Two new INL research facilities proposed

Oct 17th, 2016 | By | Category: Idaho Falls


IDAHO FALLS – Idaho National Laboratory is planning two new facilities on its Idaho Falls campus — one to accommodate its growing cybersecurity program and another to house a next-generation supercomputer.

The two buildings — costing an estimated $85 million — are proposed for a vacant property off University Boulevard, east of the Snake River and between University Place to the south and the Center for Advanced Energy Studies to the north.

“We’ve got to have more space,” INL Director Mark Peters said last week.

The Idaho State Board of Education owns the land. The proposal involves state officials overseeing the funding and construction process, with the lab leasing the finished buildings. Officials said they envision both facilities being partly utilized for university student training in cybersecurity and other research programs.

Lab officials pitched the new facilities to the Board of Education last month, as well as the Gov. C.L. “Butch” Otter’s Leadership in Nuclear Energy Commission on Friday. Both unanimously supported the idea. The next step is obtaining Idaho legislative approval in the coming session.

Project completion is expected in 2018 or 2019.

The 80,000-square-foot “Cybercore” facility will house about 200 lab researchers working on cybersecurity infrastructure protection, a fast-growing area of expertise at the lab.

Part of the facility would be secured for classified research, with another portion open to collaborative and cyber training efforts with students from Idaho State University, Boise State University and University of Idaho, INL Deputy Director Kelly Beierschmitt said Monday.

“We’re doing work for many different agencies and industry,” Beierschmitt said. “(The INL cybersecurity) team is busting at the seams. We have no space to do that. The opportunity of meeting that international need is growing at a pace our facilities can’t keep up with.”

The second building, a 65,000-square-foot “Collaborative Computing Center,” will be the home of INL’s next supercomputer. Right now the lab’s supercomputer, nicknamed Falcon, is located in the Engineering Research Office Building. It was installed in fall of 2014, and at the time was ranked in the top 100 fastest in the world.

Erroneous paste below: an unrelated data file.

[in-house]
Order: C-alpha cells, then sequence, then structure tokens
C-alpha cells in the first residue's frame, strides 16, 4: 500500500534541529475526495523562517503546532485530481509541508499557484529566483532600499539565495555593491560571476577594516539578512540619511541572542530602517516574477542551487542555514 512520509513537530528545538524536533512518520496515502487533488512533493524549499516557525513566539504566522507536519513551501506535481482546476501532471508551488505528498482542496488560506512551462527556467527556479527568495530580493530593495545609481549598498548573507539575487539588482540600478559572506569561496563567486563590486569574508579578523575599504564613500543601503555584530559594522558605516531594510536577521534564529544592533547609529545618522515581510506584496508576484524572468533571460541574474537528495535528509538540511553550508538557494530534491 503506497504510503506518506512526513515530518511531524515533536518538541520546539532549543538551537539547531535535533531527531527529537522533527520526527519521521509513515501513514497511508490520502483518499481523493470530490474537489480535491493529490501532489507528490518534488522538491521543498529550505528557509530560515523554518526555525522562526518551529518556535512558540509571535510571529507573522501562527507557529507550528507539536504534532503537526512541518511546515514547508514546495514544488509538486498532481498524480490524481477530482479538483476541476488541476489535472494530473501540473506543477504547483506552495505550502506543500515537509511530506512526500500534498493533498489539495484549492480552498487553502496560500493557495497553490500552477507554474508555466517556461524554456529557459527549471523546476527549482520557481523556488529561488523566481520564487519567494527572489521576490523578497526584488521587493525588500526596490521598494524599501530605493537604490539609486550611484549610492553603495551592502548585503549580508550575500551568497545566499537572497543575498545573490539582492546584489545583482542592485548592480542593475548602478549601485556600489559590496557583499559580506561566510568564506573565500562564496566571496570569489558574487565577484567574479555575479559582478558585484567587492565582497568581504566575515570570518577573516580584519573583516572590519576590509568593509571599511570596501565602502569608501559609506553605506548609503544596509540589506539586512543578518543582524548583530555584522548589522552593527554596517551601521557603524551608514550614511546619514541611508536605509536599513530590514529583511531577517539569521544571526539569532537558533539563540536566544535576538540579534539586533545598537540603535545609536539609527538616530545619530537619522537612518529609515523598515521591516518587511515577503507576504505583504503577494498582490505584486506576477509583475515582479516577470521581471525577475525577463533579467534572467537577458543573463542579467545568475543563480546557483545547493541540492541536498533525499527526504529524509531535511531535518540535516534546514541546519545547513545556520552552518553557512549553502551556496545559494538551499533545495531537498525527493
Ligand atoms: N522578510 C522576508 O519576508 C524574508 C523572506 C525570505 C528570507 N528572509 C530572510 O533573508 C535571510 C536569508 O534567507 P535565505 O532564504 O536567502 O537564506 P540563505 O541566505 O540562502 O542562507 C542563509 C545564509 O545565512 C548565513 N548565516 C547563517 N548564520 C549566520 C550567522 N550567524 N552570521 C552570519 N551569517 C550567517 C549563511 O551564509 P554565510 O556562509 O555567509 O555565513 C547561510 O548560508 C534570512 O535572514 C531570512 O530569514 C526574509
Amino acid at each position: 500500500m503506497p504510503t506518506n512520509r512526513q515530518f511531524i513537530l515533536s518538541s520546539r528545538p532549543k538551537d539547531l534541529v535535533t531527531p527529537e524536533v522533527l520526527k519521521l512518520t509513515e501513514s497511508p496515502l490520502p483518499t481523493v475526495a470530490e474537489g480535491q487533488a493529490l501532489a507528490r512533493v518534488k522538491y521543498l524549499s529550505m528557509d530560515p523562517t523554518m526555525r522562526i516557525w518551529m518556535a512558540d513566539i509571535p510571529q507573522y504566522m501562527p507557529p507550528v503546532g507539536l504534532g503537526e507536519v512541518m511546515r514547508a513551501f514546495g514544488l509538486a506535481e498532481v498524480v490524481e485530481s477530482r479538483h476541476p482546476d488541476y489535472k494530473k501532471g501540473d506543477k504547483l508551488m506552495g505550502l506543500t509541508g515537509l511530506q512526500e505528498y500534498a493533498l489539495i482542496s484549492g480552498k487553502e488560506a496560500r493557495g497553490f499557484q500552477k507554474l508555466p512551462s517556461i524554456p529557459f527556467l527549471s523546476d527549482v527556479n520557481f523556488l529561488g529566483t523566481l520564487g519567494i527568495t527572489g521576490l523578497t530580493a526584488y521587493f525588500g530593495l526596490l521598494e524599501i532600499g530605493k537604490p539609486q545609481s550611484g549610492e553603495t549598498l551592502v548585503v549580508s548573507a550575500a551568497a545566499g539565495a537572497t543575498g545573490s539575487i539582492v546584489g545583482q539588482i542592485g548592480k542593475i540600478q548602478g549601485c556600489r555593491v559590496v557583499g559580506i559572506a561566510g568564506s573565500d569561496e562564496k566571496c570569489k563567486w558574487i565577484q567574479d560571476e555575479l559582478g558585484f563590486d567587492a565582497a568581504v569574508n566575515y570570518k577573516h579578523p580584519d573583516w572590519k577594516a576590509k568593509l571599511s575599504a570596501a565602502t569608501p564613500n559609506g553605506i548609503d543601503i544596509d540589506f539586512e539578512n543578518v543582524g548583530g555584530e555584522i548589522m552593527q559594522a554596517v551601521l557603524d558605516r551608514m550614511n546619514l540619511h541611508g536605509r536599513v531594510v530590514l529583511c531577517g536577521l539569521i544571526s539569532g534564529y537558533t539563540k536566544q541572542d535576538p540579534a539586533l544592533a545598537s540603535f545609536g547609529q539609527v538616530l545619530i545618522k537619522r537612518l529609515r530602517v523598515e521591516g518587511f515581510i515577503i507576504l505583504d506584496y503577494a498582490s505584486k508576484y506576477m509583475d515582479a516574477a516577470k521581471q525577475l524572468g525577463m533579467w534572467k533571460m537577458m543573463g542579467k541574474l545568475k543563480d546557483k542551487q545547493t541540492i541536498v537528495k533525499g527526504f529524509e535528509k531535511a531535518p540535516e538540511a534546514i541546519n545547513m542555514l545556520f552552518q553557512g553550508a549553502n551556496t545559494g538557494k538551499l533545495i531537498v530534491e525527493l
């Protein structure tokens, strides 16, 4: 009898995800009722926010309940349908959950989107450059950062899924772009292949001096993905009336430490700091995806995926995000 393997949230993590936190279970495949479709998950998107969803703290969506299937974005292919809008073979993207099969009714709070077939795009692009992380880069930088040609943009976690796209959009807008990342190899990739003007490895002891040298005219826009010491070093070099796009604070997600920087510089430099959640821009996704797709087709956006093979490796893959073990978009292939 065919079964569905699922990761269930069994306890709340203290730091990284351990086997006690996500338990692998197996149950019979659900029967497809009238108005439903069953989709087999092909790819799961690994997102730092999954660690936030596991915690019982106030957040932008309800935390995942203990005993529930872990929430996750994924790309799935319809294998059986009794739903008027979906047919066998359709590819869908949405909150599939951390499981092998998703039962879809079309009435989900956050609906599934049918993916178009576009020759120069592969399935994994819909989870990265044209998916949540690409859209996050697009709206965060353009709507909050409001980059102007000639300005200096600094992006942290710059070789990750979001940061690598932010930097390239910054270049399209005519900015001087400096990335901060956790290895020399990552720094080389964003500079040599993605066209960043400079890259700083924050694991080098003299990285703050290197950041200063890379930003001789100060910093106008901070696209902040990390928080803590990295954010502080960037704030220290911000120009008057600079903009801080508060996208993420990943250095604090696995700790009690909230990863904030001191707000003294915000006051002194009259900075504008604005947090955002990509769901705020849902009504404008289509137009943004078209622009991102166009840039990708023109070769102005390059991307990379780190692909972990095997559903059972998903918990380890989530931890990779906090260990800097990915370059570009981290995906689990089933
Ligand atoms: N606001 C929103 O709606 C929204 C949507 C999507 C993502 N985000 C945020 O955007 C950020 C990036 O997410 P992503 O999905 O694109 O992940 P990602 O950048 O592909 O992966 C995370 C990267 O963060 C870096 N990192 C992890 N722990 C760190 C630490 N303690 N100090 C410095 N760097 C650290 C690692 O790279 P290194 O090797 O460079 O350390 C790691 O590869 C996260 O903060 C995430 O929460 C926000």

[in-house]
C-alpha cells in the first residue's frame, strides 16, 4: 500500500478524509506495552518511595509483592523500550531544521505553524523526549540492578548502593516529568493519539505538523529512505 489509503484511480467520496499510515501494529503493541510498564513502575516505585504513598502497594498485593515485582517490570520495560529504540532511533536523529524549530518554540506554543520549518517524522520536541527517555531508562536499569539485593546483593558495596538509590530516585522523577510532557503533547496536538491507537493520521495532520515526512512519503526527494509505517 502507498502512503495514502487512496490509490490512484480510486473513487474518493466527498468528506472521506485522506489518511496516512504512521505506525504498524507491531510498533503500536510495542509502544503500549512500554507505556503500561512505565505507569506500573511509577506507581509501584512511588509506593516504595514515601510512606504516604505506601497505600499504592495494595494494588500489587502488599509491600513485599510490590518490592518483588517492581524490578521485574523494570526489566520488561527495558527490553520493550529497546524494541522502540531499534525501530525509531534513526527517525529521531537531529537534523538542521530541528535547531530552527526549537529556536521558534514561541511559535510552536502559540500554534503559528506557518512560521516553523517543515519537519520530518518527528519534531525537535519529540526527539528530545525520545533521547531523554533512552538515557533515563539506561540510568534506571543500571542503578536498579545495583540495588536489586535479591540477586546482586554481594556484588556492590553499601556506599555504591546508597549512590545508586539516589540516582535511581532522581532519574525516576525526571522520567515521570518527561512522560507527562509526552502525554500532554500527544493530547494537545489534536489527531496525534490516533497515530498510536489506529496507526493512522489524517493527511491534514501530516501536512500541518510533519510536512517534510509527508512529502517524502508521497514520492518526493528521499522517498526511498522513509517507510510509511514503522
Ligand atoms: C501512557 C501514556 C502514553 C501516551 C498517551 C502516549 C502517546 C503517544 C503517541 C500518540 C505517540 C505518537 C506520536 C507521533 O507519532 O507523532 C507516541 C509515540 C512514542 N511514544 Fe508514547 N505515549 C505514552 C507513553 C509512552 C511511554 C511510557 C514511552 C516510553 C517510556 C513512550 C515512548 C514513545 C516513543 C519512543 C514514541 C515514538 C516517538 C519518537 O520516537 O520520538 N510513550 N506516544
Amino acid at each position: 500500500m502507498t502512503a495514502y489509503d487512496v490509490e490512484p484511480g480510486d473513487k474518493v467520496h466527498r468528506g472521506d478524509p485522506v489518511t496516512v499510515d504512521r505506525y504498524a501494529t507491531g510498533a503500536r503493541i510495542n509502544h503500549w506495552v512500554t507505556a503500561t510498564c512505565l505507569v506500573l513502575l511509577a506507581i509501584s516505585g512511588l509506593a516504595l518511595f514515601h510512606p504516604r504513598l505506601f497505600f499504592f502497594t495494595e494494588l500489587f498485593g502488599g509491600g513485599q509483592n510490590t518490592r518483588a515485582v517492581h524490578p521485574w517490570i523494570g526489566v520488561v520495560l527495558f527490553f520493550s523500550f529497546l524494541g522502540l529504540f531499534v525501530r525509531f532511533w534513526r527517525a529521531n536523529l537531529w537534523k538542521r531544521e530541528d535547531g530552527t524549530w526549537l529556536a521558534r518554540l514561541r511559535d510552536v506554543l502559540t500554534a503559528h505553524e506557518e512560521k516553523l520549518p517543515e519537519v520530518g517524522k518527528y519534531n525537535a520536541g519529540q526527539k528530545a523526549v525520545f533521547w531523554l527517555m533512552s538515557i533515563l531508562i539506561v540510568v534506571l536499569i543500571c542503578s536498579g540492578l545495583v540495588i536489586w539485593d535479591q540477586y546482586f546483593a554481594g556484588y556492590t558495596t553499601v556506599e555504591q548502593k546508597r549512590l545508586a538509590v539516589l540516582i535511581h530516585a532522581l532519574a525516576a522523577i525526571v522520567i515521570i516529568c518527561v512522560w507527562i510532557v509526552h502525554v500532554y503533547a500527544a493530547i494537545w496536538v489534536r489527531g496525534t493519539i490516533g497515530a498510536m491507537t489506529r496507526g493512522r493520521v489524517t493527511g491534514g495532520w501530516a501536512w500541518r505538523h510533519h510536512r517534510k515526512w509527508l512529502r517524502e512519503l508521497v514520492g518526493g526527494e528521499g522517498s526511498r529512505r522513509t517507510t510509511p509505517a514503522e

But supercomputers quickly go out of date, Beierschmitt said, and the lab expects needing a new one in a year or two. It will require even more power and cooling ability than Falcon, and officials determined it would be cheaper to construct a new facility rather than updating the current space, he said.

The supercomputer building also would have student training areas and office spaces for computer coders. Another 200 or so employees would work there, Beierschmitt said.

The preferred plan — dependent on legislative approval — involves the Idaho State Building Authority obtaining bond money to fund construction, and putting the projects out to bid. Once completed, INL would lease the buildings, officials said. An alternative option could see the lab putting the projects out to bid to a developer.

“We have to build these (facilities), regardless of the pathway,” Beierschmitt said.

Preliminary plans show additional parking areas and grass being installed surrounding the buildings, with concrete trails linking the buildings to University Place and the north end of the Idaho Falls River Walk Trail.

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